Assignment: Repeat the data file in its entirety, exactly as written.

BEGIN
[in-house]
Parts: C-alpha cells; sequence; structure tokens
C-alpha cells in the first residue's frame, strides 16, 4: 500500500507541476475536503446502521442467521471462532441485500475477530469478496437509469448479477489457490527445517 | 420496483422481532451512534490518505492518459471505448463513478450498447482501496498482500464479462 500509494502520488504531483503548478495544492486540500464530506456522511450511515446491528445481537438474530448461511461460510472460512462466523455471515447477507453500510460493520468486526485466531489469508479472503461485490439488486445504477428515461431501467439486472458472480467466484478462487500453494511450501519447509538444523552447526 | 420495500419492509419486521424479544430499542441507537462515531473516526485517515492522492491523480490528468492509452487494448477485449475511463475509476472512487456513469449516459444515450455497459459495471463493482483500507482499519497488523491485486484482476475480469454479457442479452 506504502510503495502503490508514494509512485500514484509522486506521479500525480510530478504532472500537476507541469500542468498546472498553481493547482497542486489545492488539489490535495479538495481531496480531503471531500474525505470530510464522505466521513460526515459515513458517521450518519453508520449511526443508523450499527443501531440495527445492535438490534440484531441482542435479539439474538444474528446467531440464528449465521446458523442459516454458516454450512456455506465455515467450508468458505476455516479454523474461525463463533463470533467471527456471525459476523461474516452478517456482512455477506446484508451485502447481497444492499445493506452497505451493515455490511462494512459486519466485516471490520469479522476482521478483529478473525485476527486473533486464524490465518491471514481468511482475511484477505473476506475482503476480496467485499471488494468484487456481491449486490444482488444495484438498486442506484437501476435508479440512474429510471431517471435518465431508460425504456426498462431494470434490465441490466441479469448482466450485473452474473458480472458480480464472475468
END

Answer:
[in-house]
Parts: C-alpha cells; sequence; structure tokens
C-alpha cells in the first residue's frame, strides 16, 4: 500500500507541476475536503446502521442467521471462532441485500475477530469478496437509469448479477489457490527445517 | 420496483422481532451512534490518505492518459471505448463513478450498447482501496498482500464479462 500509494502520488504531483503548478495544492486540500464530506456522511450511515446491528445481537438474530448461511461460510472460512462466523455471515447477507453500510460493520468486526485466531489469508479472503461485490439488486445504477428515461431501467439486472458472480467466484478462487500453494511450501519447509538444523552447526 | 420495500419492509419486521424479544430499542441507537462515531473516526485517515492522492491523480490528468492509452487494448477485449475511463475509476472512487456513469449516459444515450455497459459495471463493482483500507482499519497488523491485486484482476475480469454479457442479452 506504502510503495502503490508514494509512485500514484509522486506521479500525480510530478504532472500537476507541469500542468498546472498553481493547482497542486489545492488539489490535495479538495481531496480531503471531500474525505470530510464522505466521513460526515459515513458517521450518519453508520449511526443508523450499527443501531440495527445492535438490534440484531441482542435479539439474538444474528446467531440464528449465521446458523442459516454458516454450512456455506465455515467450508468458505476455516479454523474461525463463533463470533467471527456471525459476523461474516452478517456482512455477506446484508451485502447481497444492499445493506452497505451493515455490511462494512459486519466485516471490520469479522476482521478483529478473525485476527486473533486464524490465518491471514481468511482475511484477505473476506475482503476480496467485499471488494468484487456481491449486490444482488444495484438498486442506484437501476435508479440512474429510471431517471435518465431508460425504456426498462431494470434490465441490466441479469448482466450485473452474473458480472458480480464472475468